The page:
Airline giant KLM faces legal action for green washing

The greenwashing case against KLM is considered to be the first corporate lawsuit against airlines and Net Zero – and one of the first lawsuits against carbon offsets.

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Environmental groups on Tuesday launched legal action against KLM, saying the Dutch aviation giant was misleading the public about the sustainability of flying.

This is the first time that the airline industry has been challenged with so-called “greenwashing”.

Supported by environmental advocates from the Netherlands-based promoters Fossielvrij NL, Reclame Fossielvrij and ClientEarth, they argue that KLM’s advertising campaigns and “compensation” schemes violate European consumer law .

The case was notified to KLM on the same day as the firm’s annual general meeting.

The group was not immediately available for comment when contacted by CNBC.

Just as the fossil fuel industry is using greenwashing to protect their operating licenses, the aviation sector is using misleading advertising to increase its licenses.

Johnny White

ClientArtha’s lawyer

“KLM’s marketing misleads customers into believing that its flights will not exacerbate the climate emergency. But it’s a myth,” said Hisk Arts, a promoter for FossilVridge NL.

“We are going to court to claim the truth about KLM’s fossil-fuel dependent products. One of the fastest ways to warm the planet is unchecked flying,” says Arts. “Customers need to be informed and protected from claims that suggest it is not.”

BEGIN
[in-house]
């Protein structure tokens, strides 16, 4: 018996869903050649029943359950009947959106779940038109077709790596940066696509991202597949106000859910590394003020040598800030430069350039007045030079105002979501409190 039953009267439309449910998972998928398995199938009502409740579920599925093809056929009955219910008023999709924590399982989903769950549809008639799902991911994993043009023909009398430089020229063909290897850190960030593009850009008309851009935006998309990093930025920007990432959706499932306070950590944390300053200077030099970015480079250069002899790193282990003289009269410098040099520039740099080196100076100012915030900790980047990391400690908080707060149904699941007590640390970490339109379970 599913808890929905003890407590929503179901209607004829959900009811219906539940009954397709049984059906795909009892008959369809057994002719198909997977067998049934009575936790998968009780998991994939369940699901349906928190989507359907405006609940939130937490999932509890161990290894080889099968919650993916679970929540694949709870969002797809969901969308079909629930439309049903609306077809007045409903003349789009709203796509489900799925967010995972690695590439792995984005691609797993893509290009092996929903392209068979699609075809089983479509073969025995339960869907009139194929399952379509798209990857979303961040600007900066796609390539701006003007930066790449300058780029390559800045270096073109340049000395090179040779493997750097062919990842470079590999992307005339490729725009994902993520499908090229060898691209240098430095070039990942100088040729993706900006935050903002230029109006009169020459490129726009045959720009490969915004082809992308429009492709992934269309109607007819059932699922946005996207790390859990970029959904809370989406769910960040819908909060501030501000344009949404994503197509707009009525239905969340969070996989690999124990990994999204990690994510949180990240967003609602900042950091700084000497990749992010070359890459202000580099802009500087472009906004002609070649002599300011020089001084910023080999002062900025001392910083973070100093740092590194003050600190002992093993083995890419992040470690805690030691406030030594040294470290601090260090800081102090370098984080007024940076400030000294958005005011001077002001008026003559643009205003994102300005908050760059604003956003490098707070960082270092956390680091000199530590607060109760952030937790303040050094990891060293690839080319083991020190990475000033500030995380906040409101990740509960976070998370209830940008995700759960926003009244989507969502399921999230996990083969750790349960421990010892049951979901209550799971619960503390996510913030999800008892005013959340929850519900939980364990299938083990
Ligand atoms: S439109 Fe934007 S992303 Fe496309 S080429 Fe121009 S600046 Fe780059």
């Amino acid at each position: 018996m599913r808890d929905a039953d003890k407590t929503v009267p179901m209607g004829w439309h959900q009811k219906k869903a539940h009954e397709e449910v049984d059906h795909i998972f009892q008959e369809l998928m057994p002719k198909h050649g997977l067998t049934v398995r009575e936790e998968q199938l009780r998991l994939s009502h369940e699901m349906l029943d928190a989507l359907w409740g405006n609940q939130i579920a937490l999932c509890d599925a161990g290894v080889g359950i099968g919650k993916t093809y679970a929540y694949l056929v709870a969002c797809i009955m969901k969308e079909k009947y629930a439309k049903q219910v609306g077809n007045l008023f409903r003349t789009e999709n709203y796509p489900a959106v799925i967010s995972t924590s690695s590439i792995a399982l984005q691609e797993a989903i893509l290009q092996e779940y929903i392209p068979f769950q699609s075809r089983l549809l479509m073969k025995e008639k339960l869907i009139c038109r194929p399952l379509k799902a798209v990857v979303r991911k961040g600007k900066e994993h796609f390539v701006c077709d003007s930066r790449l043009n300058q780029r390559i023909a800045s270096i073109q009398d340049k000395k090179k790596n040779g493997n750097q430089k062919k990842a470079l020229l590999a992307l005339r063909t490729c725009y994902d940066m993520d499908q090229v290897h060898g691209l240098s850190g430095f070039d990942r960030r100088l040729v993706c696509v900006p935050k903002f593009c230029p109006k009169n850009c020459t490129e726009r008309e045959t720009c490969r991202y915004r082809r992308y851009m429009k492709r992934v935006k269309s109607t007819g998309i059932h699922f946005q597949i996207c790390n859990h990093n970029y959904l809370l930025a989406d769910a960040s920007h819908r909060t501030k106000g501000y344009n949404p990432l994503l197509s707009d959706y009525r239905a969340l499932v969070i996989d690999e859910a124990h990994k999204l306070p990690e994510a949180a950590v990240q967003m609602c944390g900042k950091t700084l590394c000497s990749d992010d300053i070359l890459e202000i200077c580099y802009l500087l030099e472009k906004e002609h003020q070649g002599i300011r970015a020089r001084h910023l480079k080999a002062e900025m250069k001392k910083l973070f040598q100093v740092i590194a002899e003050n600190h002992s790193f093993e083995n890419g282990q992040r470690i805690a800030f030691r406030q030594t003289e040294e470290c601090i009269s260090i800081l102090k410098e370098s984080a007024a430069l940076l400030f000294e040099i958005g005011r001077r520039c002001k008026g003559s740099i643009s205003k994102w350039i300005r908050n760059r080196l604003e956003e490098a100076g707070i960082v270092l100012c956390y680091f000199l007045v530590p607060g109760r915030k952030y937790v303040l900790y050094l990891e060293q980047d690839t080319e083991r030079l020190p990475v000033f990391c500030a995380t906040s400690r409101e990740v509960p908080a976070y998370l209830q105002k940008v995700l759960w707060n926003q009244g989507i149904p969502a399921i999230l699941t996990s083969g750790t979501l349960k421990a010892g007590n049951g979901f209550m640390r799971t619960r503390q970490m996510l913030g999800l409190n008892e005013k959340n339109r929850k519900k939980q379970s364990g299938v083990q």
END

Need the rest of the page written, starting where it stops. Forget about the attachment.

Climate lawsuits have won significant numbers in recent months, with a dramatic increase in targets for various private sectors and financial actors.

The greenwashing case against KLM is considered to be the first corporate lawsuit against airlines and Net Zero – and one of the first lawsuits against carbon offsets.

As a result, it effectively puts the global aviation sector on notice.

Why is KLM facing legal action?

At the heart of the case is KLM’s so-called “Fly Responsibly” campaign. It has been described as KLM’s “commitment to take the lead in creating a more sustainable future for aviation” and presents the airline as a track to bring emissions down to net zero by the middle of the century.

Environmental groups launching legal action say the lawsuits would argue these claims are “extremely misleading” because KLM’s plan for continued flying growth conflicts with urgent action needed to secure a vibrant future.

Aviation is one of the most energy-intensive costs, and both passenger demand and cargo volume will continue to grow in the coming decades. This growth could see the aviation sector in growing conflict with global decarbonization goals.

Since its merger in May 2004, Air France-KLM has become the largest airline group in Europe.

Coin Van Well | AFP | Getty Images

The world’s leading climate scientists have repeatedly warned that rapid and large-scale emissions reduction is needed in all sectors to avoid the worst-case scenario of a climate crisis.